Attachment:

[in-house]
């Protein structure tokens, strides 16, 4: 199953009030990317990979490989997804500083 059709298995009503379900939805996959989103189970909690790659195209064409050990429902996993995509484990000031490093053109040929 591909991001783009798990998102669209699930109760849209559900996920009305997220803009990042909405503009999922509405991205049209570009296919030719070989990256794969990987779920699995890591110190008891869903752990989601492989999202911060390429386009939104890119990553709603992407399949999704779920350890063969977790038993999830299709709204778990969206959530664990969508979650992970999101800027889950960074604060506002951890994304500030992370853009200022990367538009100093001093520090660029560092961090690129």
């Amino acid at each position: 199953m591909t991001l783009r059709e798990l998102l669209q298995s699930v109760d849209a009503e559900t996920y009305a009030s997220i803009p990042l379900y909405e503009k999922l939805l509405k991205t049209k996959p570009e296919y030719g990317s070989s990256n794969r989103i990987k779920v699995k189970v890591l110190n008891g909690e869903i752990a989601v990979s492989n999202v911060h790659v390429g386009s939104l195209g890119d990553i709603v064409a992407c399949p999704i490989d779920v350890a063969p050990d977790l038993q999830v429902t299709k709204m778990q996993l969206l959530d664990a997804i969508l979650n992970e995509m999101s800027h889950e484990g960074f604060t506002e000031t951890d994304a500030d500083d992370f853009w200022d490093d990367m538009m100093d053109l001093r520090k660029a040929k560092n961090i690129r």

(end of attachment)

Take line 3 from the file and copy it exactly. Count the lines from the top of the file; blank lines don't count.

């Amino acid at each position: 199953m591909t991001l783009r059709e798990l998102l669209q298995s699930v109760d849209a009503e559900t996920y009305a009030s997220i803009p990042l379900y909405e503009k999922l939805l509405k991205t049209k996959p570009e296919y030719g990317s070989s990256n794969r989103i990987k779920v699995k189970v890591l110190n008891g909690e869903i752990a989601v990979s492989n999202v911060h790659v390429g386009s939104l195209g890119d990553i709603v064409a992407c399949p999704i490989d779920v350890a063969p050990d977790l038993q999830v429902t299709k709204m778990q996993l969206l959530d664990a997804i969508l979650n992970e995509m999101s800027h889950e484990g960074f604060t506002e000031t951890d994304a500030d500083d992370f853009w200022d490093d990367m538009m100093d053109l001093r520090k660029a040929k560092n961090i690129r």